Day two with the same leaf. When I put the chunk in the press yesterday it sure looked like whole leaves. Today I see almost entirely small broken pieces. I steeped cup 4 for a minute and a half. The brew is darker than the first cup but no where near as dark as the 2nd and 3rd. This tastes very bland today. I have to work way to hard to catch much of anything. I have only had three hours sleep. This is not going to do. I am done with it. The rating stands from yesterday’s tasting. On to the next.
Interesting. When I had this today I did not realize it was the same one Cody had such a foul experience with. I did notice how easily the chunk separated. I used my usual western method – half the sample and 12oz water. I used 1/2oz to wake up the leaf but decided not to pour off. Added the rest of the water and steeped 1 minute. The brew was Tetley tea colored – basically looked like tea. It smelled like shu poo. The taste reminded me first of grape leaves then an old fallen tree in the woods. Then it was like an old leather jacket – not the horse tack I normally notice. It had rough edges like bark in the throat. I liked it.
The second cup at 30 seconds was darker and smoother. More refined leather and some kind of fruity and spicy notes.
Third at 30 seconds continued on even smoother and very sweet.
That’s all I had time for today. Definitely a different (and better) experience than Cody. I thought this was pretty good.
So, going off of KS’s steeping parameters, I tried this one again. I used boiling water, the other half of my sample, filled my 16oz cast iron pot to about 12oz capacity with no rinse, a bit more than one minute duration. The liquor was an extremely clear dark brown-amber color. It felt like more of an embodiment of the first two steeps I had done when I tasted this gong fu style. But it was still really weak in flavor, and it just seemed to dissipate and left me grasping for the rest of it. Western style, the mouthfeel felt more “chalky” to me, but there was an added cooling effect that went unnoticed previously.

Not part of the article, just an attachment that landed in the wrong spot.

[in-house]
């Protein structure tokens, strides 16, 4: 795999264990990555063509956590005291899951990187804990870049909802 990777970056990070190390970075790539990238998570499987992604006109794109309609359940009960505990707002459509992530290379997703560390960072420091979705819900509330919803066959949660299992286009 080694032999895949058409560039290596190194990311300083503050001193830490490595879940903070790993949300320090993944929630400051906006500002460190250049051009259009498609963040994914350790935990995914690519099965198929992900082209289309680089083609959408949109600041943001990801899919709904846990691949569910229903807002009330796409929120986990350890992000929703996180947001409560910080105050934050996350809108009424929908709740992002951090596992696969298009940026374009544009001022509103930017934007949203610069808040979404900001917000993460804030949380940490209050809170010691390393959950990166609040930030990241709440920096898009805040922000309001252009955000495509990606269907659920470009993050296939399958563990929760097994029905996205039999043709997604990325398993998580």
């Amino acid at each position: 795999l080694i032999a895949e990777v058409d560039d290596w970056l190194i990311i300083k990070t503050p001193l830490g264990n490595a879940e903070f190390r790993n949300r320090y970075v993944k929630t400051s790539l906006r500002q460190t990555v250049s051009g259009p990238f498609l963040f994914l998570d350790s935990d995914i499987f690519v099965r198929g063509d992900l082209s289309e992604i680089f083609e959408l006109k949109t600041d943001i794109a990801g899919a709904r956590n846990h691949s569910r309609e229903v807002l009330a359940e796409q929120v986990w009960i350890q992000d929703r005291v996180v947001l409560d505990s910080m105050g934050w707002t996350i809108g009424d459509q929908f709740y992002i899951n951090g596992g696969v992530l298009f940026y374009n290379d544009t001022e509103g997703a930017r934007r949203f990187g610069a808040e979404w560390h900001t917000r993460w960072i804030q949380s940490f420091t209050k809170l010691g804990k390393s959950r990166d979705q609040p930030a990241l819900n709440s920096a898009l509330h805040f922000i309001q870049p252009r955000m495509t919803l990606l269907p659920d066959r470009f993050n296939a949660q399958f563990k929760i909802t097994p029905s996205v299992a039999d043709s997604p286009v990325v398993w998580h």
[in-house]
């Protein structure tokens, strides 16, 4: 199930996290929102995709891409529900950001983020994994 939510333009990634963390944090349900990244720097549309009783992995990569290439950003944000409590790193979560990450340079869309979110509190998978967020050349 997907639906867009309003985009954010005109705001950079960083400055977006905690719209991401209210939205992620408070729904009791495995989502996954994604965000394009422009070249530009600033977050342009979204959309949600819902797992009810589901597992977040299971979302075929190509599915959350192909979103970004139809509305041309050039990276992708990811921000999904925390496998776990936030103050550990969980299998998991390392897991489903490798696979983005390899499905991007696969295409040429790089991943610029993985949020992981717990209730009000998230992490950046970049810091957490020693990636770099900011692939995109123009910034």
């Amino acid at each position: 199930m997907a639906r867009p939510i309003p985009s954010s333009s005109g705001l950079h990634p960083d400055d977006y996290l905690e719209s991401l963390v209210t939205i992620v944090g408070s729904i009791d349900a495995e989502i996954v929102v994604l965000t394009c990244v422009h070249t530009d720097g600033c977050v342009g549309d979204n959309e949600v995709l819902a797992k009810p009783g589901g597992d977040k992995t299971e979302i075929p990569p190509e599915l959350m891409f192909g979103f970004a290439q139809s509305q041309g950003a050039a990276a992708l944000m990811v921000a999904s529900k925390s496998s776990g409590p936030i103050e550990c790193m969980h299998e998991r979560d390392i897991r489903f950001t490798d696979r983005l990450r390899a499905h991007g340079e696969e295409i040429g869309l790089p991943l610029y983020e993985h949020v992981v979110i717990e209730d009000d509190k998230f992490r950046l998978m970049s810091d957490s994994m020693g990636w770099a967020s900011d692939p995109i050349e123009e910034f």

Yet, as I’m sipping through the pot, I keep getting a thick musty/fishy kind of taste at the bottom of each cup. This is noticeable to me in the aroma of the empty cup and the taste once the liquor has cooled. It’s not really sitting in the stomach right, either. I noticed this the first time, but didn’t comment in case it was some combination of something I ate and the tea, but it occurred this time as well. I generally have a pretty weak stomach, especially with heavy creams or chocolate and such, but teas are usually okay with me. This one not so much.
Anywho, I trust KS’s judgment and taste buds, and hopefully inconsistencies can be explained by me just getting a bad batch or that I have a completely different view of shu pu’er. But we seem to have had pretty similar opinions of past shus, so I dunno! In any case, the leaf quality, lack of depth, and negative cha qi are things I can’t get over regardless of the other odd things I came across with this shu, so I’m sticking with my rating. :/
Sigh. This one isn’t working for me.
I started my session with a close inspection of the dried leaves. The sample was made of one large intact chunk from the tuo, so I was happy to see fully intact leaves and minimal chunks n’ dust at the bottom of the pouch. I was about to take my pu’er pick out and divide the sample in two, but as I took the chunk out of the bag, I realized it was quite flexible. Either the tuo was very loosely compacted or the sample really loosened up on its way over the ocean.